Researchers have been eager to compare the gastroesophageal ulcer disease of swine with gastro-duodenal ulcers of humans; however, there are considerable anatomical and physiological differences between the two species. Experimental infection of pigs with H. heilmannii and H. pylori does not result in ulceration of the pars oesophagea, but instead causes gastritis and lesions in the glandular region of the stomach where the organisms colonize.7,18 It has been suggested that, in swine, Helicobacter stimulates parietal cells to over-secrete acid, either by direct irritation or by causing increased gastrin release.3 However, in experimental infection of pigs with either H. heilmannii or H. pylori, an increase in gastric acidity has not been observed.7 At this time, the mechanism by which Helicobacter might cause ulceration of the pars oesophagea is not known. The results of this present study demonstrate that the role of Helicobacter-like organisms in the stomach of swine with respect to the creation of gastroesophageal ulcers is unclear, but unlikely to be a major factor.

Surprisingly, in this study, fasting was not observed to be associated with an increase in gastric ulceration. It is possible that the length of the fasting period was insufficient to cause an increase in stomach lesions. The results of this study are similar to a recent large study (Morrow M, et al. Report to the NPPC 1999; 1), which examined the impact of feed withdrawal at slaughter on gastric ulcers and found that pigs fasted up to 24 hours prior to slaughter did not have an increase in ulcer prevalence or severity.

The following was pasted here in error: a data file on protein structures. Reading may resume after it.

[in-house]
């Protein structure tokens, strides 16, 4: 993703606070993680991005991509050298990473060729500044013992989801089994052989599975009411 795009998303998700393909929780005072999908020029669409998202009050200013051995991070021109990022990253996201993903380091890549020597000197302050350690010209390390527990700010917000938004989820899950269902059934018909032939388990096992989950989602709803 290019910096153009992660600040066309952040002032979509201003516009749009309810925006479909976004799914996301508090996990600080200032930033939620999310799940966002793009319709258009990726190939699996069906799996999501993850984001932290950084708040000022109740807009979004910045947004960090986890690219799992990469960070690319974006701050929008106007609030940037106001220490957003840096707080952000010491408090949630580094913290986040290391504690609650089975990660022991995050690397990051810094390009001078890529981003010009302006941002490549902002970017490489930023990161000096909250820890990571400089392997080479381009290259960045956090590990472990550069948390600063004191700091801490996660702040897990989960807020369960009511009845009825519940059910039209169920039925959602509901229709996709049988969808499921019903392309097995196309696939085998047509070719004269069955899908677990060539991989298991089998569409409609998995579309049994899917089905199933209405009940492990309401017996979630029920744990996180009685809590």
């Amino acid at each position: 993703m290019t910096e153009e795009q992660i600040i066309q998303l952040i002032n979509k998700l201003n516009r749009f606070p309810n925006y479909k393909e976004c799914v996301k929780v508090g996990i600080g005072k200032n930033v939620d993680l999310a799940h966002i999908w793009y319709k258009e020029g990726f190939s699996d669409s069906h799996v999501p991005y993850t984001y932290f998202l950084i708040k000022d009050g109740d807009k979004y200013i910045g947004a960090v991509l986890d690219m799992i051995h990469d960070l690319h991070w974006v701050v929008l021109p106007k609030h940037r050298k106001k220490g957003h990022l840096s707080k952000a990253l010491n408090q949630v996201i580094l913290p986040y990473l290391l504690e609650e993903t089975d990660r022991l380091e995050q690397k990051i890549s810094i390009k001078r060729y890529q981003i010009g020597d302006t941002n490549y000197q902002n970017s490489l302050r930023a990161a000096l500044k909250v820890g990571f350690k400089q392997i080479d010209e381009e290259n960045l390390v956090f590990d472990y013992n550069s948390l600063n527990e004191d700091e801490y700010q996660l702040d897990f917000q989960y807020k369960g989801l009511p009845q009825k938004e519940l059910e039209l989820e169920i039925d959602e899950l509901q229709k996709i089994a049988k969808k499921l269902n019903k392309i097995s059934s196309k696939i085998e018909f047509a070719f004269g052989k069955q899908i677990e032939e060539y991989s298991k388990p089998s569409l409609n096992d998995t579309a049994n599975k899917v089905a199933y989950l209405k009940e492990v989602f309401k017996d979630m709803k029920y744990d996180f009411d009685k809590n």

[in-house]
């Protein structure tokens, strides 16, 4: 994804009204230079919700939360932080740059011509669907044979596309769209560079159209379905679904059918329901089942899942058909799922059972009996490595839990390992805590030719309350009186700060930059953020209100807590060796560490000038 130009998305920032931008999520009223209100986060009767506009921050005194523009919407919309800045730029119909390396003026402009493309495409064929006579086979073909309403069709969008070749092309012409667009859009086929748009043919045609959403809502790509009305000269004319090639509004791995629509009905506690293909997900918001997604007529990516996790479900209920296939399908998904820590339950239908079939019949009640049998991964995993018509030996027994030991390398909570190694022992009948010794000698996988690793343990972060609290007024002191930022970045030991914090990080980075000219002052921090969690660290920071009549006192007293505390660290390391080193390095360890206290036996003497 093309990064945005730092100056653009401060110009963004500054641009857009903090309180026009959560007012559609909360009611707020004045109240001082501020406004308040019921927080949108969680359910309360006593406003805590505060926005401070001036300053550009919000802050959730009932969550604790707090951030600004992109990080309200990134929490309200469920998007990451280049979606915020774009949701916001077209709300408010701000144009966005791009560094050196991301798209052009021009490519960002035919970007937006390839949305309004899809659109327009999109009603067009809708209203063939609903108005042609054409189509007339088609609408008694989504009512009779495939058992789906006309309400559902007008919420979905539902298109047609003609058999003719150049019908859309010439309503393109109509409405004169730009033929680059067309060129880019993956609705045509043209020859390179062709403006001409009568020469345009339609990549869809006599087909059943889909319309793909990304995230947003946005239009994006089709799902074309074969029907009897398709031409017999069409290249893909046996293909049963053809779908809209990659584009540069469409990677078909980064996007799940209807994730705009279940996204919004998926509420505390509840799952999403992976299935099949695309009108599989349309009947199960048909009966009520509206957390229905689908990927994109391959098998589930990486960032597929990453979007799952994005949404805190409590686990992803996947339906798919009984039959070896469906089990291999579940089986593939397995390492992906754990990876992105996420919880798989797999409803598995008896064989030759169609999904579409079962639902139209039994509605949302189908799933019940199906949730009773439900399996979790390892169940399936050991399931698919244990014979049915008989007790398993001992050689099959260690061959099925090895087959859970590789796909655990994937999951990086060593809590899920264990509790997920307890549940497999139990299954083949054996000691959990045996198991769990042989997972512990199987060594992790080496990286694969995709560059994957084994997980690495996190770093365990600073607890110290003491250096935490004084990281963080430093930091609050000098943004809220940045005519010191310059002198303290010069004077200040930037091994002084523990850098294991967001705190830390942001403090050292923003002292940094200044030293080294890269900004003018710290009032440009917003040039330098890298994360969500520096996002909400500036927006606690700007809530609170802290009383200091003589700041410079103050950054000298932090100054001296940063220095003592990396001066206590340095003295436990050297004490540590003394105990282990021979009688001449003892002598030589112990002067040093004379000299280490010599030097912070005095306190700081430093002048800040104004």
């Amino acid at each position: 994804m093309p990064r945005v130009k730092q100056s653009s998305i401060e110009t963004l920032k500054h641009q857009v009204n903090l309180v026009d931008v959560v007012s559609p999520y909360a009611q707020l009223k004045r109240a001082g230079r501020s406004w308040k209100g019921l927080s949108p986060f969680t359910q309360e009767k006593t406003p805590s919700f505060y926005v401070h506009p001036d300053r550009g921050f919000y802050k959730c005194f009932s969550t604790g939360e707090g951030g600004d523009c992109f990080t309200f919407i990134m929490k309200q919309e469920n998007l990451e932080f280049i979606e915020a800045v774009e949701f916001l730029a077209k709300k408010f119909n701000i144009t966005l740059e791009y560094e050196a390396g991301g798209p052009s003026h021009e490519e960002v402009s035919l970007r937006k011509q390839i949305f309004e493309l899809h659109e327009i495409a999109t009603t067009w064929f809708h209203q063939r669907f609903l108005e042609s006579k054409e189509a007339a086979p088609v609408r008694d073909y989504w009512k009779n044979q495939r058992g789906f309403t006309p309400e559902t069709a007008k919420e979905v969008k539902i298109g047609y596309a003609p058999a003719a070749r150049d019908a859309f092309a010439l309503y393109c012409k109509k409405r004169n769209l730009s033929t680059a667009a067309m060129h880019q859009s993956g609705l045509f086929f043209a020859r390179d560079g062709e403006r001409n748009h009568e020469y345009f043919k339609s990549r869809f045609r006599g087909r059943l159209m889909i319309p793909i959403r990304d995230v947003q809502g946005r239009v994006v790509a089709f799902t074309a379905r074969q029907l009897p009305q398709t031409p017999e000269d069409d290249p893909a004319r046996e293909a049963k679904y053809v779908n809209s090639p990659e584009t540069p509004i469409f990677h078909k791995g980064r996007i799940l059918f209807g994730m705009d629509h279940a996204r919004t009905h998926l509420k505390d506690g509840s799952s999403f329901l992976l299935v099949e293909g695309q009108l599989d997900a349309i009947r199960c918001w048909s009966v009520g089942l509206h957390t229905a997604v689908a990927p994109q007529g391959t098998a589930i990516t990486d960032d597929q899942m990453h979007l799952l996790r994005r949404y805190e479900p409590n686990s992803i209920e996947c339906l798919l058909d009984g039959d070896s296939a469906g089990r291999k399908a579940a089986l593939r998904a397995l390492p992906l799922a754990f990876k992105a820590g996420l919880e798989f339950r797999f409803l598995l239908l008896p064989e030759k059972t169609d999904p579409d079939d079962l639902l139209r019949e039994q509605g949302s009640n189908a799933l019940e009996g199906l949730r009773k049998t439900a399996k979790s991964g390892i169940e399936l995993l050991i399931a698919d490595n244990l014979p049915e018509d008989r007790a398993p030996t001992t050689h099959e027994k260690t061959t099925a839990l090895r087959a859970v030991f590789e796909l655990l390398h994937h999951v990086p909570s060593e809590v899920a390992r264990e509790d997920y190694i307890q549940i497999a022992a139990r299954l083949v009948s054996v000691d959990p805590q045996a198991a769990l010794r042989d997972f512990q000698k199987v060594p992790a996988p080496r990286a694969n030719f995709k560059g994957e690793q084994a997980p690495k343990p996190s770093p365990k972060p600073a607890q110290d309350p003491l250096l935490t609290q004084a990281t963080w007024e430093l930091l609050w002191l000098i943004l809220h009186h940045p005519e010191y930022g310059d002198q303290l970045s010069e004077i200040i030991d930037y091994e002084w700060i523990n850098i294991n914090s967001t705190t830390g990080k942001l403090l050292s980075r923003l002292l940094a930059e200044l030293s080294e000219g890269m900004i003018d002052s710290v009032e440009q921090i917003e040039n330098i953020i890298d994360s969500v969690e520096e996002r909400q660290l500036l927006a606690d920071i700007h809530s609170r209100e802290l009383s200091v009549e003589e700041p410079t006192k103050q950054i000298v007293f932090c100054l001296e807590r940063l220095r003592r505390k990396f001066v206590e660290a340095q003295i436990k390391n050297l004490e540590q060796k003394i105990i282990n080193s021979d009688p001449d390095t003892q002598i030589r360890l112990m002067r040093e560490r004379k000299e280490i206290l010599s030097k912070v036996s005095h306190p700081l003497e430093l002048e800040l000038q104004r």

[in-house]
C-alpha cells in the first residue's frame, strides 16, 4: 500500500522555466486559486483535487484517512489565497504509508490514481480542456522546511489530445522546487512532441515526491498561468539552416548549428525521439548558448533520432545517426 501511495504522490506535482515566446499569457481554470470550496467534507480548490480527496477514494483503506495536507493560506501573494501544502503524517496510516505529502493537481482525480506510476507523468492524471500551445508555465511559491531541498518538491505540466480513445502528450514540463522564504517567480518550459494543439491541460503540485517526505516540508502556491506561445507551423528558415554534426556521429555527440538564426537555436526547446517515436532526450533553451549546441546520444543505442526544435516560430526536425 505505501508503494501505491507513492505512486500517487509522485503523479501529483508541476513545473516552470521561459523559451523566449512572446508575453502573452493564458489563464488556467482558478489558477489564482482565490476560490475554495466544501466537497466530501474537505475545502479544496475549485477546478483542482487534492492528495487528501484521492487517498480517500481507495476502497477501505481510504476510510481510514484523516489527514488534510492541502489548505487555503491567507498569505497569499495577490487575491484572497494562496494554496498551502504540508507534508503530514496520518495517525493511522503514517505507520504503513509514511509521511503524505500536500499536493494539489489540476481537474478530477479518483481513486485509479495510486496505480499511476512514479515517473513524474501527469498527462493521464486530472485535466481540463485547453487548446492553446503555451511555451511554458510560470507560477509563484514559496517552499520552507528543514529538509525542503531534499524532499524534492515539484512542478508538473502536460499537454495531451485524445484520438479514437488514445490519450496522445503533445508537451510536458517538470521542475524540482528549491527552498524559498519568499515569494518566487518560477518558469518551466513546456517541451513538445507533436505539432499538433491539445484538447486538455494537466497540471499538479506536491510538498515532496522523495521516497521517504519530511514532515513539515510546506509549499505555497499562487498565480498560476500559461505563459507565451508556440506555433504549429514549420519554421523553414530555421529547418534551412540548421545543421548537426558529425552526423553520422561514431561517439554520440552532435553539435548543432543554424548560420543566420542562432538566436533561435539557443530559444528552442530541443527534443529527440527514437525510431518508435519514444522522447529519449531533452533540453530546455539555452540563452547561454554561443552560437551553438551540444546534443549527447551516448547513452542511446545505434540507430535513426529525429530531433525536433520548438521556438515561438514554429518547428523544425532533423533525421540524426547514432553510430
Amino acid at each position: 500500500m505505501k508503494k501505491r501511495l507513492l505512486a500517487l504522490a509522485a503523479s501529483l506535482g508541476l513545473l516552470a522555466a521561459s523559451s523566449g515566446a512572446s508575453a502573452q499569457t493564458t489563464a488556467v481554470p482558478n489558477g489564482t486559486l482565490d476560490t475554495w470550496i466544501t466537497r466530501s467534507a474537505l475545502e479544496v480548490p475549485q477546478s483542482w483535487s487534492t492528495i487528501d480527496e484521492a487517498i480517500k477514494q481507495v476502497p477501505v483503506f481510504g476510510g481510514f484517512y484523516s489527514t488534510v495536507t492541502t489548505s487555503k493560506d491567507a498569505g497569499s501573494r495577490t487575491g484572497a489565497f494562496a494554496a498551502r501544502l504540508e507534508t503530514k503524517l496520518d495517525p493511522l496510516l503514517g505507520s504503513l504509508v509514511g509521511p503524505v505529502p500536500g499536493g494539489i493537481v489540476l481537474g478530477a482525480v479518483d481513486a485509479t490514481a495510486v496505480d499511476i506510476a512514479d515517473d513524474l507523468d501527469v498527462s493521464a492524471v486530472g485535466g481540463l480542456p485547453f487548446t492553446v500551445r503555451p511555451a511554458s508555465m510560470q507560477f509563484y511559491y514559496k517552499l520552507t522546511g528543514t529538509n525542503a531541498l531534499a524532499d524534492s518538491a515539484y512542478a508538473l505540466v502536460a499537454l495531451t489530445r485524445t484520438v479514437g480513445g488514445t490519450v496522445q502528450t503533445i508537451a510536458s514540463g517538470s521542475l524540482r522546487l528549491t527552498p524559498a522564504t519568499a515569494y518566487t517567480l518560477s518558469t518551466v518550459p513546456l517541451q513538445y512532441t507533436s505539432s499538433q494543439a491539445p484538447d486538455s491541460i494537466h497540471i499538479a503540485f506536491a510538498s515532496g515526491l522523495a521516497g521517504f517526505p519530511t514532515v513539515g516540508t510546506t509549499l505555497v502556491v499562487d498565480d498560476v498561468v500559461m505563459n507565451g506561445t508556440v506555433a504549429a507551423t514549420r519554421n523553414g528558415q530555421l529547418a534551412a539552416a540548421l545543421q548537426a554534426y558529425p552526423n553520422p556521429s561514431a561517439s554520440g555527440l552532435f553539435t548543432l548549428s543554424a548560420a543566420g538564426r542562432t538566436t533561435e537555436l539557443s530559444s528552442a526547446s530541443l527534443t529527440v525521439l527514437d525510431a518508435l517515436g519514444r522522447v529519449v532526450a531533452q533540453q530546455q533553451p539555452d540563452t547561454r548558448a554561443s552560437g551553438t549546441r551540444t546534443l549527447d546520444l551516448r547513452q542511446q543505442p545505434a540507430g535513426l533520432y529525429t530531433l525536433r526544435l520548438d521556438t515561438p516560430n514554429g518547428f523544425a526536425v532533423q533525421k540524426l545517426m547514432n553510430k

This study has shown that Helicobacter-like organisms (presumably H. heilmannii) can be readily found in commercial swine in North America using urease mapping and histological examination with WS staining. Their role in gastric ulceration is unclear, but would appear to be relatively minor. Helicobacter infection of swine may become more of an issue in the future because of its zoonotic potential. This study suggests the management strategies used to control other swine pathogens might be useful in control of Helicobacter.


  • Helicobacter-like organisms can be readily demonstrated by histologic examination of biopsies from the fundic and pyloric regions of stomachs of commercially reared pigs.
  • The prevalence of the Helicobacter-like organisms varies from herd to herd and appears to be related to management practices and biosecurity procedures. It is likely that the same methods used to control the spread of other gastrointestinal bacteria will be useful in reducing the prevalence of this bacterium.
  • The presence of Helicobacter-like organisms does not appear to be related to the development of ulceration in the pars oesophagea.


Partial support for this research was received from Ontario Pork and the Ontario Ministry of Agriculture Food and Rural Affairs.